Eric Feil is the CEO of Dan’s Papers, the East End’s 56 year-old publication covering all things newsworthy. He came on board in 2011, the same year as the first Dan’s Taste of Summer event. Originating as one event to celebrate the East End’s food, wine, and culture, Dan’s Taste of Summer now has four events over four days, each of which celebrate a different aspect of the East End. The flagship event is Dan’s Taste of Two Forks where guests can sample libations and dishes from forty of the top restaurants and wine makers on the North and South Forks of the East End. The event is hosted by Alex Guarnaschelli, one of the Judges on Food Network’s Chopped. We had a chance to speak with Eric about all this and more, including the importance of showcasing local food and giving a portion of the event proceeds to local charities.
Eric, how has Dan’s Taste of Summer evolved since you arrived in 2011?
Well there were a few food and wine events here in the Hamptons but none of them celebrated the chefs and restaurants of the Hamptons and the North Fork. So we pulled together forty of the best restaurants, wine makers and local purveyors to showcase the best of dining and drinking on the East End. Then we added GrillHampton, where eight great chefs from the East End go up against eight chefs from Manhattan in a grilling competition with a panel of celebrity judges including the founder of Dan’s Papers, Dan Rattiner. The host of that this year is Adam Richman.
The other events are Harvest East Ed and the Clambake MTK. Harvest East End is hosted by Geoffrey Zakarian and we partner with the Long Island Wine Council to showcase the wineries in Long Island creating word class wine.
Clambake MTK is the newest event, held at Gurney’s Montauk Resort. We are bringing in great local chefs for a surf and turf menu. Marc Murphy and Eden Grinshpan are both hosting.
How important is it to the event that local producers and purveyors be used?
It’s critical because here on the East End we have cheese makers, wine makers and fishermen going back centuries doing farm to table before it was even a concept or a marketing term. Its how people live out here, embracing local produce and local food.
We’ve even moved our event to Fairview Farm overlooking Mecox Bay so guests will be eating and drinking local food and wine on a farm where these things are grown. Its like being at the farm and the table at the same time.
Who are the majority of your guests? Are they mostly tourists or East End locals?
It’s a really diverse crowd that comes to our events. We have young people from the city coming out to see their parents who have retired here as well as locals who love to come and celebrate the chefs and wine makers and farmers that they know personally. Everyone comes out, whether its true locals who spend the whole year or quasi-locals who are just here for the summer. We even have people calling up making sure they have tickets because they are planning their entire trip to the Hamptons around these events. Between all four events we are expecting around six thousand people.
What are the goals of these events?
What we are trying to do is multi-tiered. First we want to give everybody contributing to the culinary culture here a platform to show how great their work is. Second we want to give the guest a great experience and a desire to come back because of how fantastic the events are. And we want to deliver great content and products to our guests from our sponsors.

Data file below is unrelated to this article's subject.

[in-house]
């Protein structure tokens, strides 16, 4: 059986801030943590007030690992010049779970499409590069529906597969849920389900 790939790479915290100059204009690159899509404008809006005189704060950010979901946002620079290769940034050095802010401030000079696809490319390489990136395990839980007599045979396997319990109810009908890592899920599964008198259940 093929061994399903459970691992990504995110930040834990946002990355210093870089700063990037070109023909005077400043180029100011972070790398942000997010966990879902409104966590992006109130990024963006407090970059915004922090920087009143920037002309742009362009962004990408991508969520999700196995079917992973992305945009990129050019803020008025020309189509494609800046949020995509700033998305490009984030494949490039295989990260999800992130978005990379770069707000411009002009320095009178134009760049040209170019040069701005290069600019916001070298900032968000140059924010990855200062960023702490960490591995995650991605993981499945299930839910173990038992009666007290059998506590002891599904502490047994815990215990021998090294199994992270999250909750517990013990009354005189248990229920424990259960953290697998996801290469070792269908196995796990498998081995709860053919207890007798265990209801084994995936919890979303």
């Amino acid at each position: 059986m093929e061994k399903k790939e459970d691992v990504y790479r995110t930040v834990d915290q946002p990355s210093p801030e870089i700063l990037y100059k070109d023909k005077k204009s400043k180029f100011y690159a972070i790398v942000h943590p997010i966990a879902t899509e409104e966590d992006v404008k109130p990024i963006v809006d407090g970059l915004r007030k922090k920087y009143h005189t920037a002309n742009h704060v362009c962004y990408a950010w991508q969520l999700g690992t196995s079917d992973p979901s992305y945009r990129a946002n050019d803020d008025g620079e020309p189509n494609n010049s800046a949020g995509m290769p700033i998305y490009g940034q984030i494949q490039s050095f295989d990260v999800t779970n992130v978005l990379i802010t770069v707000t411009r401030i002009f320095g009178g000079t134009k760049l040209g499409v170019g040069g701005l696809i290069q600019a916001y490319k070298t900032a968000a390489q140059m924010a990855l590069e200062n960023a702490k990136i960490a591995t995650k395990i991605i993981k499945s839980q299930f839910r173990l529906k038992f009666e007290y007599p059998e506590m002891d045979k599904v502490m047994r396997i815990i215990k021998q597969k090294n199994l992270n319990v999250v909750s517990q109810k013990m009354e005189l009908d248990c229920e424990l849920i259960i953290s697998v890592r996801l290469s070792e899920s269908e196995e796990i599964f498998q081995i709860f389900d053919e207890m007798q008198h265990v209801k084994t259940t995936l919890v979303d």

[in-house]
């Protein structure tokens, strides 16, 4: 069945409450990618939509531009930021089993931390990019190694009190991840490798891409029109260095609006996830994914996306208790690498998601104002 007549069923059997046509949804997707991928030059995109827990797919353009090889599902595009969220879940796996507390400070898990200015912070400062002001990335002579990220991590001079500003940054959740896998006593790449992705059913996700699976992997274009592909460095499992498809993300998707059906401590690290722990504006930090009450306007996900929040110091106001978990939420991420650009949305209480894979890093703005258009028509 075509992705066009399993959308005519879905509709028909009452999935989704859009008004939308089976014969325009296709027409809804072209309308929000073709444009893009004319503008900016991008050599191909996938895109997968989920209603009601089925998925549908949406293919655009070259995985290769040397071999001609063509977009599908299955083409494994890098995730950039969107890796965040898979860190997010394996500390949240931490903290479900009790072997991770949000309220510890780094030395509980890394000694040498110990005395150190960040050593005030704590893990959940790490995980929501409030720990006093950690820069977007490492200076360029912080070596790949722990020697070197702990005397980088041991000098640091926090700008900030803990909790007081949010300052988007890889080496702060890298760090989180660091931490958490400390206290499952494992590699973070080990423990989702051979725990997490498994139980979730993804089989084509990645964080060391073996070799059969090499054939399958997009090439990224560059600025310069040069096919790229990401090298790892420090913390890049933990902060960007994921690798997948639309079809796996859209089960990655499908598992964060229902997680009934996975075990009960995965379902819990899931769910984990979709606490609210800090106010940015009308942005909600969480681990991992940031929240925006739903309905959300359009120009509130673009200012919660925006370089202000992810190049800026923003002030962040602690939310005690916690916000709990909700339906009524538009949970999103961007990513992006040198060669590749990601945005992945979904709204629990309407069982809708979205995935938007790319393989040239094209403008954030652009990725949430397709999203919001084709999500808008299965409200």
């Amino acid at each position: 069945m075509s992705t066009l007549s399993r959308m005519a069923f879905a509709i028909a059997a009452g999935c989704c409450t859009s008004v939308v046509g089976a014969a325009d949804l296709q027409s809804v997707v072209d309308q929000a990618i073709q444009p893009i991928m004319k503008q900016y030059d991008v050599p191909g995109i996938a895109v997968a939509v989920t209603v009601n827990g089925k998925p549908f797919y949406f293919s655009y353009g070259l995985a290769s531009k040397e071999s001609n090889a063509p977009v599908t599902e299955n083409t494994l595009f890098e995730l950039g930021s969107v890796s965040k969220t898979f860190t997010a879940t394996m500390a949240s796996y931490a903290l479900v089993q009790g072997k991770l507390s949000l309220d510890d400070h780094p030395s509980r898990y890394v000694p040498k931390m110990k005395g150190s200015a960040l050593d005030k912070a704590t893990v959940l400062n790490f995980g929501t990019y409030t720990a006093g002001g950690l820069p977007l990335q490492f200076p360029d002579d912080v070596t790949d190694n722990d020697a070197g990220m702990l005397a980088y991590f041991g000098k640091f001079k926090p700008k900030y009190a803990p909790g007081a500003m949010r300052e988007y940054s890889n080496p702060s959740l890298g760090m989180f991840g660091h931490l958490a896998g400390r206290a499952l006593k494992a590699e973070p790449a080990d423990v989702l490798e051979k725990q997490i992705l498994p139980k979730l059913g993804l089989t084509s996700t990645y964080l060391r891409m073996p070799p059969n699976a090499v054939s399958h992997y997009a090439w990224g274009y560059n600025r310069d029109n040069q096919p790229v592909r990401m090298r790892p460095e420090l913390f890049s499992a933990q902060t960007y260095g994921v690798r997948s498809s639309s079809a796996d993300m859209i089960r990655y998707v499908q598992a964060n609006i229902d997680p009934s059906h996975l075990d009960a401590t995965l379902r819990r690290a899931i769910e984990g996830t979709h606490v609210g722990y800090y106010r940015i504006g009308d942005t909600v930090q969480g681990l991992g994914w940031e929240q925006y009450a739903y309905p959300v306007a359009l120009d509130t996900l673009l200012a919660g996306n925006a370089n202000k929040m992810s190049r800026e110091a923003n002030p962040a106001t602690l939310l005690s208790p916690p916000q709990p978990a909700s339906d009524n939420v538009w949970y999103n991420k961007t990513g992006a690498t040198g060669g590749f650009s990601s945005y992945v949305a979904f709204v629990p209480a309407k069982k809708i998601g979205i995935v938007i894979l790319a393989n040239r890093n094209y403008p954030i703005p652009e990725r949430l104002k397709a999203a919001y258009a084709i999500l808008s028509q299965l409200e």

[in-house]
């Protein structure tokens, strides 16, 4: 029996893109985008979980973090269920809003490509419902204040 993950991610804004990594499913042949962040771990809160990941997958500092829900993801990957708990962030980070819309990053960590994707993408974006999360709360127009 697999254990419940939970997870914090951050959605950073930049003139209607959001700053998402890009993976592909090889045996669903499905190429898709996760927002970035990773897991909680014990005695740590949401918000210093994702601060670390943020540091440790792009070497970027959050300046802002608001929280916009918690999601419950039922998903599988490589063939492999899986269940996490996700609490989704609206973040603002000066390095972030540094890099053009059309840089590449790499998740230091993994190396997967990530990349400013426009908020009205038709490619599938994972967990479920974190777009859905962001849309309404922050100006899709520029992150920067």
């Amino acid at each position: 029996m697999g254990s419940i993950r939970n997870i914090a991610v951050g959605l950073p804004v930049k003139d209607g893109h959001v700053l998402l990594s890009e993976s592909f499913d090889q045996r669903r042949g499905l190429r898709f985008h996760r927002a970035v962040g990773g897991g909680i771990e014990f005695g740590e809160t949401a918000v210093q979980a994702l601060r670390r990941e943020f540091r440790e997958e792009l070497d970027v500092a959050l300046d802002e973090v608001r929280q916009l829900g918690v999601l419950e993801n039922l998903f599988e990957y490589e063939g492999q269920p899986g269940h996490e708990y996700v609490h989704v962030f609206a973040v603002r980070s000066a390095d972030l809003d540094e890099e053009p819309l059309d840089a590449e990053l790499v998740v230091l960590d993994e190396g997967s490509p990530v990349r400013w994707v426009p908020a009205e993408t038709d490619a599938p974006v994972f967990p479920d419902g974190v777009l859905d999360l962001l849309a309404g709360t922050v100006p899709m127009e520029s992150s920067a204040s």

Who are some of the sponsors? Are they all local or are some national level?
It’s a mix of both national and local brands. We have sponsors like Audi of Southampton, Hampton Coffee and Hotel Indigo in Riverhead who are all local. We also have national companies, especially for liquor, like SKYY Vodka, Corona, Blue Moon and Stop and Shop who are all on board. Pat LaFrieda does all of our meat for the Grillhampton event. What’s better than a night of great chefs cooking the best meat you can find?
What does it take to organize such a large event with many sponsors, celebrities and high-profile guests?
Its funny, we all look at ourselves once and awhile and think “wow, you never want to sleep”. We have kind of given up that luxury. We produce Dan’s Papers every week as a print product, a monthly real estate magazine called Behind the Hedges and the website, danspapers.com.
That isn’t even involving the events. For those it takes a great team who are always thinking of what locals want to see from us. You want a great PR agency like we have in Key Group Worldwide. And you have to coordinate all of it carefully, with the town, the host talent and the sponsors. If you’re focused and have a passion for it then it will go great. You have to love it, and I think it shows that we do. People come to the event and tell us it’s the best one they’ve ever been to. It is a the “must attend” event of the summer here on the East End.
It’s a labor of love. We love to eat and drink and plan, so its labor we are just fine with.
Part of the proceeds from ticket sales go to charity. Could you talk about what charity you give to and why?
The charitable donations from our first weekend, with the GrillHampton event and Taste of Two Forks, go to AFTEE (All for the East End). It is a 501c3 based locally that has a fund for which over 1,000 East End charities can apply for grants for their projects. We want to remember that these are great nights with terrific food and drink but every day of the year there are people out there who need help and we want to be a part of that.
We also give a portion of the proceeds to Benefit the Long Island Farm Bureau that helps support local agriculture. Finally, we give to HRH Care, a community health center on the East End.
Thank you Eric for your insight and good luck with the event!